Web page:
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Extended-Range Plug-In Maker Plans Return To Action

Newly renamed automaker ready to bring in more people for its Southern California factory.


Volvo is headed to South Carolina, where it will build a factory capable of producing 100,000 vehicles, including the world's supply of S60s.


Jaguar Land Rover has settled on Slovakia as the preferred location for its next automotive assembly plant, and is now undertaking a feasibility study before committing to construction.


British Prime Minister David Cameron has publicly offered Aston Martin use of a military facility in Wales in order to handle assembly of the new DBX crossover within the UK instead of Alabama.


General Motors' engine component manufacturing facility in Grand Rapids, MI, is set to receive $119 million out of the $5.4 billion the company is investing into its facilities.


The next stage in GM's $5.4-billion factory renovation initiative will see it upgrade the Fort Wayne assembly plant in Indiana that handles production of the GMC Sierra and Chevy Silverado.


Aston Martin is nearing a decision on building a plant to handle production of the DBX crossover, and Alabama is reportedly the most logical choice.


Volvo has selected a site in Berkeley County near Charleston, SC, as the location for its first US assembly plant, set to begin local production in 2018.


Jaguar Land Rover was said to be eying a new assembly plant in the Southern United States, but is now reportedly looking into production in Mexico instead.


A new plant in the southern United States is among the possibilities Aston Martin is considering for producing the DBX crossover concept.


Plant Tab May Hit $5 Billion When All Said And Done

Tesla has spent $62 million so far prepping its Gigafactory in Nevada.


Ford announces plans to expand its engine plant to be the largest in Mexico, and build its first transmission facility south of the border, as part of a combined $2.5-billion investment.


Toyota announces plans to build a new plant in Guanajuato, Mexico, at the cost of around $1 billion, set to begin building 200,000 Corollas per year starting in 2019.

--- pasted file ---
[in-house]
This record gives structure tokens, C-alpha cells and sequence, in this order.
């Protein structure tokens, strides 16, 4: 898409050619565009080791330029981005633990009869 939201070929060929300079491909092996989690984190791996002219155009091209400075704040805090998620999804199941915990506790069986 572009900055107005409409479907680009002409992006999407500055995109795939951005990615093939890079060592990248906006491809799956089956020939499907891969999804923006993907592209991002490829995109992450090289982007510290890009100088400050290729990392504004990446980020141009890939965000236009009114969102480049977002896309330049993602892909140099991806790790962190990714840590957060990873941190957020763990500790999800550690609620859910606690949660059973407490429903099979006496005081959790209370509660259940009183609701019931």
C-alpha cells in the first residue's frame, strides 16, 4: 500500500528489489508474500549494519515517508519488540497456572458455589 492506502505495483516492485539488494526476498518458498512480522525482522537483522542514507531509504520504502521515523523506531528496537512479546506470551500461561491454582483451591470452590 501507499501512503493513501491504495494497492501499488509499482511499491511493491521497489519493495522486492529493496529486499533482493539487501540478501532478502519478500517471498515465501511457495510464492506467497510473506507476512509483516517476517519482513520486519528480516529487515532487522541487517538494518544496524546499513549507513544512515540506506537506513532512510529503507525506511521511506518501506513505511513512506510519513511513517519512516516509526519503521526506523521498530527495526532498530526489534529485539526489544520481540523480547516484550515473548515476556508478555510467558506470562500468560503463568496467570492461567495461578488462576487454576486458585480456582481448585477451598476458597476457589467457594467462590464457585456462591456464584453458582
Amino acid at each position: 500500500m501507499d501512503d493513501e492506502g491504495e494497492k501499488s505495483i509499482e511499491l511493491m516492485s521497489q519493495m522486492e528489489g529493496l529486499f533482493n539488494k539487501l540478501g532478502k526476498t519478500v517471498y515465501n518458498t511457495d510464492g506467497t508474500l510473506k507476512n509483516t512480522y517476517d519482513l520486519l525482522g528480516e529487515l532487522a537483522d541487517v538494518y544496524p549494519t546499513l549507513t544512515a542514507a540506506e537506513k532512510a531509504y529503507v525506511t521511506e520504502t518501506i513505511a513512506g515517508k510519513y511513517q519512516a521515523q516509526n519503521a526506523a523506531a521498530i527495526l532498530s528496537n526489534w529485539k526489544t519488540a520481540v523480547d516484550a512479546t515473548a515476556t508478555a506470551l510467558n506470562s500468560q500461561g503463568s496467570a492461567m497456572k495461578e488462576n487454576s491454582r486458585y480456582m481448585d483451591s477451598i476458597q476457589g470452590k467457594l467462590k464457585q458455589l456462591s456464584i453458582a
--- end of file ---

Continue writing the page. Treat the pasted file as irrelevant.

Mercedes-Benz is building a $500-million factory in Charleston, SC, to build the next-gen Sprinter domestically. Construction of the plant will begin in 2016, and it will cover 200 acres.


After half a century and some 14 million units built, Ford closes one of its largest plants, located in the Belgian city of Genk, with manufacturing of the Mondeo, S-Max and Galaxy shifting to Valencia instead.


Michelin has been showing off its idea of combining the wheel and tire into a single component as far back as 2005. Dubbed the Tweel, the novel design replaced standard pneumatic tires and metal wheels with deforming spokes around a hub. While uses of the Tweel are still limited, the tech is about to get a big upgrade in production with Michelin opening a dedicated factory to build them in Piedmont, SC, on November 20.


Would a Bentley be a Bentley if it weren't manufactured in Great Britain? Would a Lamborghini be a Lamborghini if it were built outside of Italy? It may be hard to say either way, but we might find out sooner than later, because the latest word coming in from Europe is that the Volkswagen Group is considering expanding production for both these upscale brands outside their traditional homes.


It's official, folks: After initial reports last week indicated that Mercedes-Benz was preparing to begin assembly at the Nissan plant in Aguascalientes, Mexico, the two parent companies have announced just that. Only instead of using the existing Nissan plant at the site (in operation since 1992), Daimler and the Renault-Nissan Alliance have announced a joint venture to build a new one alongside it.


Musk Says 160,000 Annual Sales Would Require New Plant; Company Might Sell 15,000 This Year

Tesla Motors is, as always, thinking big. The company already has a factory in California with a lot of empty space. But with Model S deliveries happening in Europe and a right-hand drive version just launched in the UK, CEO Elon Musk is already talking about building EVs in Europe. We did some math and let's just say we think any such facility is likely a long way off.


Mitsuru Kawai is overseeing a return to the old ways at Toyota factories throughout Japan. Having spent 50 years at the Japanese automaker, Kawai remembers when manual skills were prized at the company and "experienced masters used to be called gods, and they could make anything." Company CEO Akio Toyoda personally chose Kawai to develop programs to teach workers metalcraft such as how to forge a crankshaft from scratch, and 100 workstations that formerly housed machines have been set aside for


The Detroit News reported today that Toyota will restart production at two Indian plants, following a shutdown on Monday.

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